You might consider including role-playing exercises to get attendees immersed in important issues. Create an imagined (though realistically possible) problem scenario, and then divide the audience into small groups charged with finding a solution and reporting back.

  1. Tracking Attendee Behavior

This is one of the latest big tech trends, and you can expect to see the use of BLE technology (bluetooth low energy) and iBeacons being deployed at more and more large events. They can be set up so that attendees receive a personalized welcome message when they enter the venue, and push notifications throughout the event. This makes a great impression and can be very helpful, but it is also a two-way flow of data; attendee movements can be tracked to provide you with information about the popularity of sessions, crowd flow throughout the facility, and so on. With such instant feedback, it will be increasingly possible to respond with real-time program adjustments.

  1. Integrating Social Media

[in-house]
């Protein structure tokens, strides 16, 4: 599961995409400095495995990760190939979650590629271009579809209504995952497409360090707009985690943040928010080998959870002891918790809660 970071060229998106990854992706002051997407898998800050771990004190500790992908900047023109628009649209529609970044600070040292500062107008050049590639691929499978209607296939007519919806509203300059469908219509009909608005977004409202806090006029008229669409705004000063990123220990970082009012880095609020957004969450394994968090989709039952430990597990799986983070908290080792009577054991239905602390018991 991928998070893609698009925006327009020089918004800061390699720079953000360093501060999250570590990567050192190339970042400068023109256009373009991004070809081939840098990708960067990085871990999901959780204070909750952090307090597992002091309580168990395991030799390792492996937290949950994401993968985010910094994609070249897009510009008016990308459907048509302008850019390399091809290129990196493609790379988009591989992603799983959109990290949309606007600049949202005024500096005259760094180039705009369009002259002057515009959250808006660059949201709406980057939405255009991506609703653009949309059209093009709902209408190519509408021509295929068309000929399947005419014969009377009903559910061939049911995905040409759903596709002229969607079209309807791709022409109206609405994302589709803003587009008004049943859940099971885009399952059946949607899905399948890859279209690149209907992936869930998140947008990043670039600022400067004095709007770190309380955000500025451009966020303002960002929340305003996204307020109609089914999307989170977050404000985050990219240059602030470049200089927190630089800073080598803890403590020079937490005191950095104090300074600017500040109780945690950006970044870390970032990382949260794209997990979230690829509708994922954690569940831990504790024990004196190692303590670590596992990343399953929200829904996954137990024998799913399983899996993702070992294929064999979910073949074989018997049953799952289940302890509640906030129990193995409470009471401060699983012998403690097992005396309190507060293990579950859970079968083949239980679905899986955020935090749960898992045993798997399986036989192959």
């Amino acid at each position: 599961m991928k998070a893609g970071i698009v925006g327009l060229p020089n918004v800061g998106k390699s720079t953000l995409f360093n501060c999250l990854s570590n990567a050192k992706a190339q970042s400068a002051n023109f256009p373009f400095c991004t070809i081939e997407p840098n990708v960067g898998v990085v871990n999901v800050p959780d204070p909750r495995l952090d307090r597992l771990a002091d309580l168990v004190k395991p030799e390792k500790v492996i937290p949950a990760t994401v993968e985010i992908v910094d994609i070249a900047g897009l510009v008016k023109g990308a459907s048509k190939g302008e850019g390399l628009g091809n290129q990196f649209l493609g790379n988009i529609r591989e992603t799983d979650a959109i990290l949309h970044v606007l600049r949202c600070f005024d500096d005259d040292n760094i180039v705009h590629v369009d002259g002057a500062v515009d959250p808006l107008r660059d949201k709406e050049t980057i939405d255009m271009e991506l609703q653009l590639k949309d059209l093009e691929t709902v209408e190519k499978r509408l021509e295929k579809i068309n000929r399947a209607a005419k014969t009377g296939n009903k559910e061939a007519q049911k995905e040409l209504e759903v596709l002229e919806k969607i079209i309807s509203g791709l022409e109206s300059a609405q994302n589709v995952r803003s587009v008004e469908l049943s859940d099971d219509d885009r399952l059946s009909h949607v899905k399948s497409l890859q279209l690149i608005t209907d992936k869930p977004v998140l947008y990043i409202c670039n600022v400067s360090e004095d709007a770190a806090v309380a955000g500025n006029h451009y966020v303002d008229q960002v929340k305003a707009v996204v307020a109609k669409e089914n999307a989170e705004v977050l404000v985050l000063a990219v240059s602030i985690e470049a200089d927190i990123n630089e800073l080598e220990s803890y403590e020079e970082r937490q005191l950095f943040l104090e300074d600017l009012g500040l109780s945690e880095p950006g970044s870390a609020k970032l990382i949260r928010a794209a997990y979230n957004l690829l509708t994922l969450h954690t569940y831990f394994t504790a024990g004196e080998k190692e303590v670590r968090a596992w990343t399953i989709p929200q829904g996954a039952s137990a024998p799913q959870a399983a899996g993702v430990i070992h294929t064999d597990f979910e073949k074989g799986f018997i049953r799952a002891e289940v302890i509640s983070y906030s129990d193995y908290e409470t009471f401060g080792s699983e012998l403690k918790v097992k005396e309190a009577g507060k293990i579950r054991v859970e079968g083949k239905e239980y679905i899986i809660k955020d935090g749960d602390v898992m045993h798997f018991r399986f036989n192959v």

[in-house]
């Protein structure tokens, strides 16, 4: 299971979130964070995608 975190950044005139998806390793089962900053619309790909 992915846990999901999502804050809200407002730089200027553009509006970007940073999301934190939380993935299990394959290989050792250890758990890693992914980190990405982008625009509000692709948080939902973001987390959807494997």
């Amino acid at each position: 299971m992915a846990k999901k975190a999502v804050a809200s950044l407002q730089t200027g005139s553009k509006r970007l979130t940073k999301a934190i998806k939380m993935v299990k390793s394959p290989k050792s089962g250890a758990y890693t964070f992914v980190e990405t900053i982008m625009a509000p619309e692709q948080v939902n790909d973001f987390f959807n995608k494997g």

Social media is now so ubiquitous that incorporating it into your association event is not likely to make you stand out as innovative. In fact, you’ll raise more eyebrows by NOT having a social strategy; and worse, you’ll be missing a significant opportunity.

Static image posts on Twitter and Facebook are the tip of the iceberg. Video gets far more attention now, through the rise of platforms like Vine, Periscope and Snapchat. Spend some time choosing a simple, unique and memorable hashtag that you can promote heavily everywhere at your event. Run some contests with prizes that get attendees uploading images and video clips, and posting and tweeting (and retweeting) content quotes. As you do, it’s another way of both creating engagement and extending the reach of your event.

  1. Considering Families

Time is at more of a premium today than ever before, and it takes a toll on family life. Your annual meeting may provide outstanding value, but for many of your members the deciding factor about whether to attend may be that it simply represents another sacrifice of being away from home. For this reason, many associations are finding ways to make their events attractive for members to bring their families along.